IWFM welcomes the draft Building Safety Bill and hopes this development will provide some comfort to those affected by the Grenfell Tower fire. We believe the new statutory role of Building Safety Manager (BSM) is key to avoiding any repeat of such a tragedy and we are pleased to continue to help with developing the competence framework for the role. The importance of the BSM in ensuring the safety of buildings and the people occupying them cannot be understated. Where previously there often was a lack of both clarity on who was responsible for building safety and competence to ensure that safety, a BSM with oversight should ensure that all of the updated safety requirements are met, residents have a clear point of contact, and lives are protected. We urge facilities managers to engage with the Bill and provide feedback to us via: policy@iwfm.org.uk. Professionals in FM will be at the front-line of this Bill’s implementation, being those most likely to be assigned or hired to the BSM role; it is therefore critical that our profession is knowledgeable of the contents and its implications for the future of building and people safety. We must never face a repeat of that tragic night and, while there is still work to do, we are much closer to that goal with this draft Bill. Further information: The BSM can be an individual or organisation whose principal role is to support the Accountable Person in the day-to-day management of fire and structural safety in the building. In either circumstance, the individual or a nominated individual must have the competence (or skills, knowledge, experience and behaviours) to carry out the statutory functions. The skills, knowledge, experience and behaviours are not detailed in the draft Building Safety Bill, which is a high level Bill; instead, the detail of the competences will be outlined in future statutory guidance and a Publicly Available Specification.

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BUREAU VERITAS REITERATES IMPORTANCE OF BEST PRACTICE APPROACH TO CONSTRUCTION AMIDST GRENFELL TOWER FIRE SAFETY LEAK

With furore building around the initial findings of the BRE report into the Grenfell Tower fire leaked to the London Evening Standard, Bureau Veritas has reiterated the critical importance of specification, construction methods and adherence to building standards in ensuring buildings are constructed correctly and appropriately going forward. The reported findings of the leaked interim document focused on five potentially significant breaches of building regulations that contributed to the spread of fire at Grenfell Tower, specifically in relation to a refurbishment carried out between 2014-16. Areas of focus included the building cladding and insulation, as well as the design and installation of the windows and cavity barriers. Andy Lowe, director of building control at Bureau Veritas, comments: “Firstly, it’s important that we wait for the full BRE report to be published to understand the real implications of the findings of the investigation. It’s also crucial that these findings are reviewed in conjunction with the ‘Independent Review of Building Regulations and Fire Safety’ by Dame Judith Hackitt and alongside any changes to Government legislation that may arise as a result. “However, it’s always imperative to reiterate just how important it is to construct buildings correctly in accordance with building regulations, including at the specification stage to ensure that materials selected are appropriate and suitable for their intended use. This includes adequate inspection at every stage of the process to not only assess the suitability of the materials used but also that installation has been done correctly. “Benchmarking of key areas and photography of critical components is also recommended as best practise, along with thorough documentation to form part of a fire safety dossier that can be passed on to the fire risk assessor – this should also be made available to the relevant tenants association if applicable. “Any further alteration works should be reviewed against the original strategy for the building and obviously should still comply fully with safety requirements. Only with all these measures in place can we be satisfied that a building has been constructed and maintained to the highest standards. “It is our understanding and continued hope that when both the full BRE findings and the Hackitt Review are published that this approach to best practice is strengthened, to ensure long-term compliance with these vital aspects of fire safety.” Bureau Veritas is a leading testing, inspection and certification company with a vast experience of the building control sector. Bureau Veritas Building Control UK combines technical expertise and market-leading systems with unrivalled industry experience to deliver building control services to some of the biggest names in construction. Through effective teamwork, a consistent approach and commitment to excellence, Bureau Veritas’ solutions go beyond just compliance – they can help to reduce costs and manage risk throughout the building lifecycle, from design stages through to site inspections and final certification – whilst giving designers confidence that the project will comply with Building Regulations and all relevant legislation.   For further information, call 0345 600 1828 or visit www.bureauveritas.co.uk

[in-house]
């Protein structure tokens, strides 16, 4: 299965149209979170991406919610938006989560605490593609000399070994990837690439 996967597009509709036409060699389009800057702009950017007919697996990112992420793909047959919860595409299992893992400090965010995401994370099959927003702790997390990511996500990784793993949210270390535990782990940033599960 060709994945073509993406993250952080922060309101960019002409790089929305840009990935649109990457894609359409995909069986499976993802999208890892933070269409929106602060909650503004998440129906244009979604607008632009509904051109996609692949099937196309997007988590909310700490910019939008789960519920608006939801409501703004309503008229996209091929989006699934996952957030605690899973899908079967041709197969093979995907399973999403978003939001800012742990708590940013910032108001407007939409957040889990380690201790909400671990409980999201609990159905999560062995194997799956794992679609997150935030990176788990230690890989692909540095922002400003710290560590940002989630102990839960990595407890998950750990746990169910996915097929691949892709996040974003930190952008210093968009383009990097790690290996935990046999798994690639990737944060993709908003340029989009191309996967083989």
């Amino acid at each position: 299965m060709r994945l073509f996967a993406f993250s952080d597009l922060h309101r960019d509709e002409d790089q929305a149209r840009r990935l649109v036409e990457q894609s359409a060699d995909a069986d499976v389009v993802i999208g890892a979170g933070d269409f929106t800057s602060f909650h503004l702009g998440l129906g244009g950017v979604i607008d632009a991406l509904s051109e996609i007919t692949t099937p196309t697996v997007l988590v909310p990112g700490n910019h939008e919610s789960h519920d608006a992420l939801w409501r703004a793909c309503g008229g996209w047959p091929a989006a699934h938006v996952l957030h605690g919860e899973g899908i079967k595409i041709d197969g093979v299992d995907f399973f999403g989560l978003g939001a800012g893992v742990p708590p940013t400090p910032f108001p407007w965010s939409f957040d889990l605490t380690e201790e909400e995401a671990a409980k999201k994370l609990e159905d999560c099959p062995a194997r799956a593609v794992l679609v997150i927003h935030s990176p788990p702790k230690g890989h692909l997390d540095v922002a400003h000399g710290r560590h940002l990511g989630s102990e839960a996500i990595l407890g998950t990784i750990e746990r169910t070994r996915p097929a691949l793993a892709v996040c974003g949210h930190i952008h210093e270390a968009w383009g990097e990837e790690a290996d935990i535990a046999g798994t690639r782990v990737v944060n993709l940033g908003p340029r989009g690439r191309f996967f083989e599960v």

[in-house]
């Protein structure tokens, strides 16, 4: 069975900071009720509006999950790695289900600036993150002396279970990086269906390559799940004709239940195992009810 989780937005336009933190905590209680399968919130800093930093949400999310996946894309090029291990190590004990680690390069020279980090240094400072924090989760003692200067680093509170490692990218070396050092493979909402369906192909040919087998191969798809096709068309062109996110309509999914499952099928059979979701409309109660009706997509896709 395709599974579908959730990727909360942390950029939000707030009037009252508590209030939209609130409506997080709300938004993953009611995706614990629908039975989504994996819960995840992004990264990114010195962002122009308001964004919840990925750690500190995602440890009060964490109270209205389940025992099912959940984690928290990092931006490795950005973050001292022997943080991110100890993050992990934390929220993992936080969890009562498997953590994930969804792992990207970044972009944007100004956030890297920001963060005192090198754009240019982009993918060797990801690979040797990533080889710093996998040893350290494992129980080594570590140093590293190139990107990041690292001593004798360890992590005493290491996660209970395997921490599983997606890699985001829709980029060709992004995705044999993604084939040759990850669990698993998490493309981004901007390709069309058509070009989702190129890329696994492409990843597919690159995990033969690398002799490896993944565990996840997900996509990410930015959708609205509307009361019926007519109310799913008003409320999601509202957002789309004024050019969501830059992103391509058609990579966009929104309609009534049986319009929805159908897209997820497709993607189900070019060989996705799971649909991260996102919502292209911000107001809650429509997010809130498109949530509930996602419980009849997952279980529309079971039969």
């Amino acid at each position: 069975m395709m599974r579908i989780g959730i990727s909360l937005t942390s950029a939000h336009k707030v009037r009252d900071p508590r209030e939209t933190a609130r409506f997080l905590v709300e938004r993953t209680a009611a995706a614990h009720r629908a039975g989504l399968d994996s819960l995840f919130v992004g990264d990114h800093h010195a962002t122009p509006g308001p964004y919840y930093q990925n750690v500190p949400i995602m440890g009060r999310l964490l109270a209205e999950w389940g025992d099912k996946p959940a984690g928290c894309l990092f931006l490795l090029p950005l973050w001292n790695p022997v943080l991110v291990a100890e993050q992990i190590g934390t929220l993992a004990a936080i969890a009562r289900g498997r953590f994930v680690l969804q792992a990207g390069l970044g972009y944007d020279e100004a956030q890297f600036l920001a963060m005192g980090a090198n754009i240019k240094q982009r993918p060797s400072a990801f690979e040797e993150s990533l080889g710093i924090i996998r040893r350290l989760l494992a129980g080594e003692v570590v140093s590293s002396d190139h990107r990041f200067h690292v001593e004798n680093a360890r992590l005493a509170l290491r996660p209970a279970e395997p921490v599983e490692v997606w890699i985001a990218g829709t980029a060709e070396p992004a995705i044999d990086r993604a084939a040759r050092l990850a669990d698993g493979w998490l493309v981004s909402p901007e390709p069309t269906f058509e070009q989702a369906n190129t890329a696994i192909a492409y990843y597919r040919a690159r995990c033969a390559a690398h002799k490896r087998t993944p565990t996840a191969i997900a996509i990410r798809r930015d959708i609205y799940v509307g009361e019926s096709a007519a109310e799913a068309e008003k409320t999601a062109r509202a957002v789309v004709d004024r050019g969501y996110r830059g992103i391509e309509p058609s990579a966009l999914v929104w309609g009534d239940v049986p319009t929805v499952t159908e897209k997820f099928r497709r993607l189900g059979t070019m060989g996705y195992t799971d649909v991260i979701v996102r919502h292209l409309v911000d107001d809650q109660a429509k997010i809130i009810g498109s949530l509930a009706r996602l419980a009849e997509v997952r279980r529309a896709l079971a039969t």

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Grenfell Raises Compulsory Sprinkler Installation Discussion

Tragedies like the Grenfell Tower Fire are horrendous, and with the enquiry into the causes and events it seems to be too little too late for those who lost everything that lessons and changes will be made. However, it is thought that one of the issues that will be discussed yet again as part of this enquiry will be the mandatory installation of sprinklers in residential accommodation. In Scotland, sprinklers are required by regulation in all high rise residential buildings, this is any building over 18m in height which equates to between 6 and 7 storeys. Despite this, the Scottish Government has launched a further consultation that will explore fire and building safety in order to ensure the protection of all homes, both new-build, privately or socially rented or owner occupied. Research has shown that approximately three quarters of all fire-related death occur in the home, and the horrendous incident in West London took place at a time where that had been an increase in the numbers of fire-related deaths, by 21% between 2014 and 2015. With a lot of discussion as to why this number of deaths has increased, with suggestions such as an ageing population and possible building budget cuts, one fact in relation to this figure is that fire response times are increasing as well, particularly in the largest cities around the UK. It is thought that social housing tenants are at a greater risk from fire because a large number of group includes an ageing population. It has been found that the majority of deaths from fire occur among those who are over the age of 65, with these people finding evacuating the building more difficult. It is thought that those with a disability are vulnerable for the same reason. In 2005 it was stated by the UK Government’s Department for Communities and Local Government that they had research to suggest that installing sprinklers in new homes would not be cost effective, but it would be reasonable to provide them in a building such as a block of flats that stood at more than 30 meters in height as well as in some care homes. Hopefully, following the tragedy at Grenfell Tower, the Government will decide that 1% of the total build cost is in fact cost-effective to make sure such a horrid incident doesn’t happen again.